With interest rates falling, it’s important to understand what costs are involved when refinancing to a new lender.

Posted in: Insights, News

14/06/2019

Refinancing to a new lender should enable you to achieve greater savings, structure and flexibility that is tailored to your individual scenario. But, switching lenders comes with a cost, and ensuring that cost is offset by the benefits you should receive, is where a skilled Mortgage Broker can assist.

Discharge Fees

Most lenders will charge a ‘discharge’ fee to cover the legal and administration costs associated with closing a mortgage and releasing the title deed. This could also be known as a ‘termination’ or ‘settlement’ fee.

You could also be required to pay a 'discharge registration' fee to the Land Titles Office to register the release of your current mortgage.

Fixed Rate ‘Break’ Costs

If your current loan is within a fixed rate period, some lenders may charge you a ‘break cost’ when you refinance to a new lender or switch to a different product.

This cost could factor in how much interest would accrue over the remaining fixed rate period, along with legal and administration costs. It’s important to enquire with your lender what this cost may be.

Establishment/Application Fees

A new lender could include a once-off fee when you start your new home loan, typically to cover their cost of processing a home loan application. This could also be referred to as a ‘start-up’, ‘set-up’ or ‘up-front’ fee.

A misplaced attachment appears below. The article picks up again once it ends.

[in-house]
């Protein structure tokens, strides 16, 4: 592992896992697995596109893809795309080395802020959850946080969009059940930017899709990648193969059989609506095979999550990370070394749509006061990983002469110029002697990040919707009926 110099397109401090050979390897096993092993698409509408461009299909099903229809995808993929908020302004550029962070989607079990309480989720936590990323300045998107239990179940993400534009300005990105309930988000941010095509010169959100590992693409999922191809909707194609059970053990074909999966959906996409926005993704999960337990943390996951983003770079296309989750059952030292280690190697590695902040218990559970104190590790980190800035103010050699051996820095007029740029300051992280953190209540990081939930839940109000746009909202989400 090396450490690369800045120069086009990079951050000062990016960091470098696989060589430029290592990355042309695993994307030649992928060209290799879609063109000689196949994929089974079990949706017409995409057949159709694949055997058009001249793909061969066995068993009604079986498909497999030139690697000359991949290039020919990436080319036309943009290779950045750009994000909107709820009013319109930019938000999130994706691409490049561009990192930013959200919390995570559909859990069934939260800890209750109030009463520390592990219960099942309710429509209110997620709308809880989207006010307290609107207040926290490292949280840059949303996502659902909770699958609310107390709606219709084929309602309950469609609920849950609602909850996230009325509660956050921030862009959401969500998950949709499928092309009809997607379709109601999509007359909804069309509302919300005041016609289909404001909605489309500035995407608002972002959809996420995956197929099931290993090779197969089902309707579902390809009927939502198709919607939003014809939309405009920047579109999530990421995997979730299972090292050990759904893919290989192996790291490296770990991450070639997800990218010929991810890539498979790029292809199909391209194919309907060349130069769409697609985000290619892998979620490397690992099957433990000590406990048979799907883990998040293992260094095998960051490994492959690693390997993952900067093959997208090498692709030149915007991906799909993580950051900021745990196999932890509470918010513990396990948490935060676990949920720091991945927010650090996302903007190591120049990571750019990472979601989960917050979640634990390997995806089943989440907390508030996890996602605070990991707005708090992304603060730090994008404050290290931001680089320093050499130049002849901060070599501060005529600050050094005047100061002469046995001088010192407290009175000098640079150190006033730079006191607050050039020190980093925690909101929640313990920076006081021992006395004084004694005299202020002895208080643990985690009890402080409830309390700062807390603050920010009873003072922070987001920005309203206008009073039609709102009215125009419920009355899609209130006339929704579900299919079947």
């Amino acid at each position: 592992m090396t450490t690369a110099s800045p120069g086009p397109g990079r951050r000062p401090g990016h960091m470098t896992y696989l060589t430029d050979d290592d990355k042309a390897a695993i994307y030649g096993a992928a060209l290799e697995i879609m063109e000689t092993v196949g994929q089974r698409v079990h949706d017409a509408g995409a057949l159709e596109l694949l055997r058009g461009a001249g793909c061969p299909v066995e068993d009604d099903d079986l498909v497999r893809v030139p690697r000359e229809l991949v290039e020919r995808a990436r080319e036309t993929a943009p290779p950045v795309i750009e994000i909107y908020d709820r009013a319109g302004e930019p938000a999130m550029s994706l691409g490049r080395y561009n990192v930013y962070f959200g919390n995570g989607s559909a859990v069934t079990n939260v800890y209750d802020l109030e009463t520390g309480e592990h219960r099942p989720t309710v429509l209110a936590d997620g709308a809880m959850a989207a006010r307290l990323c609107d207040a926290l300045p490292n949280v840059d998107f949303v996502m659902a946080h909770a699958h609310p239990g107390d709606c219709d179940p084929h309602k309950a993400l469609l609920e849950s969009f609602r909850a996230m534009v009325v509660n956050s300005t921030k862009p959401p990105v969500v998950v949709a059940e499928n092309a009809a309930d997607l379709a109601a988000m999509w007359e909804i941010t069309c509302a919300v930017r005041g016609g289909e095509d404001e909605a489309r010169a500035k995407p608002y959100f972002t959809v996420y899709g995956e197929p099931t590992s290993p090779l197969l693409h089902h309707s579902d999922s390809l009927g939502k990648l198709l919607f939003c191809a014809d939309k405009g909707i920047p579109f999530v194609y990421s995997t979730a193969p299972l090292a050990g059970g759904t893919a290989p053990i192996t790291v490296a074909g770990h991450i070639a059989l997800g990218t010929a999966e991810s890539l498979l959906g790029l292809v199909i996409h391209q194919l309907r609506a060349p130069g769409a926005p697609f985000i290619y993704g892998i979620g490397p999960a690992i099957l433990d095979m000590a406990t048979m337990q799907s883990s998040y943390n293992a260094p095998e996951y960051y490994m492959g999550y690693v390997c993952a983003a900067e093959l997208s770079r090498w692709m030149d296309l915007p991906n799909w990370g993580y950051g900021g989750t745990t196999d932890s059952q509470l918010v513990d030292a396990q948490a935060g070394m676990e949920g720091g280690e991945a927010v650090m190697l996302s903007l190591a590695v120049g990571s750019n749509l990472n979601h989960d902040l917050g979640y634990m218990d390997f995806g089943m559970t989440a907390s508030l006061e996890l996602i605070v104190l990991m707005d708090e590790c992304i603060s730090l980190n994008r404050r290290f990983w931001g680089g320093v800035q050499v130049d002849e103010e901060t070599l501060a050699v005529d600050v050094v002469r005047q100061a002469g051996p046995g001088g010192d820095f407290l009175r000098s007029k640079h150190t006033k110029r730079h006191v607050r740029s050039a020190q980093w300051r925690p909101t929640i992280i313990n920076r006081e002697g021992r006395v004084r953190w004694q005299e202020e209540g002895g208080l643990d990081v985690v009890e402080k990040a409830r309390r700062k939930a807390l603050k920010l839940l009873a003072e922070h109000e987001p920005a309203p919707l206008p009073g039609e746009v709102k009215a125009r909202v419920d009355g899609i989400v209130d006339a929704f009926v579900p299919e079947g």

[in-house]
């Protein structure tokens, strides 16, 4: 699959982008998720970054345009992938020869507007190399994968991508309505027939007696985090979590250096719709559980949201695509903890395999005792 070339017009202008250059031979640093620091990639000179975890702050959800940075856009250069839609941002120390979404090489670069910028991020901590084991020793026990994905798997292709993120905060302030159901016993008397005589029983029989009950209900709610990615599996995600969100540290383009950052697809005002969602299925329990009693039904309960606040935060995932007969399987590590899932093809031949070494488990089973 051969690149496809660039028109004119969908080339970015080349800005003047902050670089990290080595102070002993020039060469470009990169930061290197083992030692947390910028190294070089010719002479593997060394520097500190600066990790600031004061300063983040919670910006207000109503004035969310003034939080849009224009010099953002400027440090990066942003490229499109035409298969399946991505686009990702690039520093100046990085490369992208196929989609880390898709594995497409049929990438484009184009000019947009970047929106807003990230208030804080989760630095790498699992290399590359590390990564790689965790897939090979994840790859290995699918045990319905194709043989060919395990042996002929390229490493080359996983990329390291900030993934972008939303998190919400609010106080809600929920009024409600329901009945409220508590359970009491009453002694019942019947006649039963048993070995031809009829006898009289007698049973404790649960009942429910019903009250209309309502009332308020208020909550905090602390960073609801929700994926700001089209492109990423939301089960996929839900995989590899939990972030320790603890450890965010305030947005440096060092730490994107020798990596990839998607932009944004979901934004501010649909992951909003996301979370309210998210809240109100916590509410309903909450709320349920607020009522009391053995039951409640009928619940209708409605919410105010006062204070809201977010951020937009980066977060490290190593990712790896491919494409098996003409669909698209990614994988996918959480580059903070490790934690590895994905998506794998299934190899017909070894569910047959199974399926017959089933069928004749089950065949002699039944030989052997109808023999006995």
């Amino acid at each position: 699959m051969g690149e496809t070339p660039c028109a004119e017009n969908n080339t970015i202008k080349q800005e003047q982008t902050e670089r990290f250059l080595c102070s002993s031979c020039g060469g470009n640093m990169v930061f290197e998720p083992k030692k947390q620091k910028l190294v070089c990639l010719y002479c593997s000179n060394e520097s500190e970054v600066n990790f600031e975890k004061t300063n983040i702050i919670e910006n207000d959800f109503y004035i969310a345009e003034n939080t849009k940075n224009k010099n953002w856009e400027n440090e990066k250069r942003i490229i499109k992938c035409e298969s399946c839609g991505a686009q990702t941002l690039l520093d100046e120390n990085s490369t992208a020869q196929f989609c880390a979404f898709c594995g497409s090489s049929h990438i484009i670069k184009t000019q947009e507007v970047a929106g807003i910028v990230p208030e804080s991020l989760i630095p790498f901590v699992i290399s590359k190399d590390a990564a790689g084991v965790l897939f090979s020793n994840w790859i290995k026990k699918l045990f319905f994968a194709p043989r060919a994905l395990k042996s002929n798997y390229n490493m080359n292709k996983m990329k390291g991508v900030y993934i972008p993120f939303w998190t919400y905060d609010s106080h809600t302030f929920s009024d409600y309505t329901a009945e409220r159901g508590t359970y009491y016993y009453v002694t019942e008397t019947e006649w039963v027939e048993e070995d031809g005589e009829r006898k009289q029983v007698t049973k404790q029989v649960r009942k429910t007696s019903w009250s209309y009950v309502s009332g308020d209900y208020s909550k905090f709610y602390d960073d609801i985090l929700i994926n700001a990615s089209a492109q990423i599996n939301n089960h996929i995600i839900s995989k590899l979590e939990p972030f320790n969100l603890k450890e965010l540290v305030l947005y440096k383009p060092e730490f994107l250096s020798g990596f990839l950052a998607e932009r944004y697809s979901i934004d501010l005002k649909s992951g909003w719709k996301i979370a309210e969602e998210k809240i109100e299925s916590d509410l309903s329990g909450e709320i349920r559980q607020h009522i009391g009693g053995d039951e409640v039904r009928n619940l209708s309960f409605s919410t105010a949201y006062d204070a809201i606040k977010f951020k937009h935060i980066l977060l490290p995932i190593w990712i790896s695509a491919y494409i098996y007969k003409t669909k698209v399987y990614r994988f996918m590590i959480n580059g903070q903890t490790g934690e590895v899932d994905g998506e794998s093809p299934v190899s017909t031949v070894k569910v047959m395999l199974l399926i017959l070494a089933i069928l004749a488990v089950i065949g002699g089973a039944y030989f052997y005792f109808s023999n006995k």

Product Fees

Some lending products can come with different monthly or annual fees. Commonly a lender will charge an annual or monthly fee to receive a home loan package with offset account or credit card. Some lenders may charge additional fees for an offset account, redraw, a fixed rate etc. 

Valuation Costs 

A valuation on your property is required to establish the market value of your home, and resulting equity held. Depending on what type of valuation is required, a lender could charge you a fee to cover this cost to them.

Lender's Mortgage Insurance (LMI)

Any borrowings greater than 80% of your home’s value could require you to pay Lender’s Mortgage Insurance (LMI). This is an insurance premium which protects your lender in the event that you can no longer make your home loan repayments.

The more you borrow above 80% of your home’s value, the higher the percentage of LMI payable will increase by. Usually LMI is charged as a once-off premium, which could be added onto your loan.

Mortgage Registration Fee

Refinancing to a new lender may require you to pay an upfront mortgage registration fee to the Land Titles Office to register your new mortgage with your new lender. These fees can differ, depending on your State or Territory.

 

It’s also important to understand that in a market with tighter lending requirements, what you were approved for in the past, may no longer apply today.

So whilst there are great interest rates to chase, using the service of a qualified Mortgage Broker to identify all the costs associated with refinancing is more important than ever before. To speak to a Bernie Lewis Mortgage Broker to check your home loan, simply call 8300 8300.

The information provided in this article is general in nature and does not take into account your personal circumstances. Since everyone's personal situation is different, this article should not be taken as advice.